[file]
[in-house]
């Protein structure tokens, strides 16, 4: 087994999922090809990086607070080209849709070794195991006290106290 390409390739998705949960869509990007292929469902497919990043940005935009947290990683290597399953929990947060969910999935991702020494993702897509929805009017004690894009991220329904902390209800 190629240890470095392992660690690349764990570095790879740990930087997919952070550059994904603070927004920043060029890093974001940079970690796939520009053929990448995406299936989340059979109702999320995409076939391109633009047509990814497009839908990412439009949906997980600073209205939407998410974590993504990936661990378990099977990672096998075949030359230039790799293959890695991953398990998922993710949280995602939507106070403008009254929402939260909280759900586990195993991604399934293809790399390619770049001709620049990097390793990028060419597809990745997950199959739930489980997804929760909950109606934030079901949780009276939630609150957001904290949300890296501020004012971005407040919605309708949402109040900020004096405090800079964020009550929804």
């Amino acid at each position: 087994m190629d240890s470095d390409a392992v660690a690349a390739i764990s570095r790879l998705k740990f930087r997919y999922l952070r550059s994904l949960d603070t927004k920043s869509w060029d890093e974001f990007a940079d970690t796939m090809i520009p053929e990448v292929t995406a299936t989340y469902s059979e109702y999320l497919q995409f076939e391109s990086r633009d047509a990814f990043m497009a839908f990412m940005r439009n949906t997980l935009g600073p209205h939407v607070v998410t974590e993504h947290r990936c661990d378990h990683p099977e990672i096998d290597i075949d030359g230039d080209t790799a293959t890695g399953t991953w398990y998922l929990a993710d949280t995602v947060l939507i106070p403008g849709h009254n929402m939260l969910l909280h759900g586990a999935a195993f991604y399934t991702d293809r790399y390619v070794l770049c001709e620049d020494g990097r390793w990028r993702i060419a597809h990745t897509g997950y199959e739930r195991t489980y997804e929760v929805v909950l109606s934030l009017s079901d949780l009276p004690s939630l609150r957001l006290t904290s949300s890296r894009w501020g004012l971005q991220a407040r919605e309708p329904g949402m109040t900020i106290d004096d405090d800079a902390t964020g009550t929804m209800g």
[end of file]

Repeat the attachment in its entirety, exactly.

[in-house]
């Protein structure tokens, strides 16, 4: 087994999922090809990086607070080209849709070794195991006290106290 390409390739998705949960869509990007292929469902497919990043940005935009947290990683290597399953929990947060969910999935991702020494993702897509929805009017004690894009991220329904902390209800 190629240890470095392992660690690349764990570095790879740990930087997919952070550059994904603070927004920043060029890093974001940079970690796939520009053929990448995406299936989340059979109702999320995409076939391109633009047509990814497009839908990412439009949906997980600073209205939407998410974590993504990936661990378990099977990672096998075949030359230039790799293959890695991953398990998922993710949280995602939507106070403008009254929402939260909280759900586990195993991604399934293809790399390619770049001709620049990097390793990028060419597809990745997950199959739930489980997804929760909950109606934030079901949780009276939630609150957001904290949300890296501020004012971005407040919605309708949402109040900020004096405090800079964020009550929804």
């Amino acid at each position: 087994m190629d240890s470095d390409a392992v660690a690349a390739i764990s570095r790879l998705k740990f930087r997919y999922l952070r550059s994904l949960d603070t927004k920043s869509w060029d890093e974001f990007a940079d970690t796939m090809i520009p053929e990448v292929t995406a299936t989340y469902s059979e109702y999320l497919q995409f076939e391109s990086r633009d047509a990814f990043m497009a839908f990412m940005r439009n949906t997980l935009g600073p209205h939407v607070v998410t974590e993504h947290r990936c661990d378990h990683p099977e990672i096998d290597i075949d030359g230039d080209t790799a293959t890695g399953t991953w398990y998922l929990a993710d949280t995602v947060l939507i106070p403008g849709h009254n929402m939260l969910l909280h759900g586990a999935a195993f991604y399934t991702d293809r790399y390619v070794l770049c001709e620049d020494g990097r390793w990028r993702i060419a597809h990745t897509g997950y199959e739930r195991t489980y997804e929760v929805v909950l109606s934030l009017s079901d949780l009276p004690s939630l609150r957001l006290t904290s949300s890296r894009w501020g004012l971005q991220a407040r919605e309708p329904g949402m109040t900020i106290d004096d405090d800079a902390t964020g009550t929804m209800g």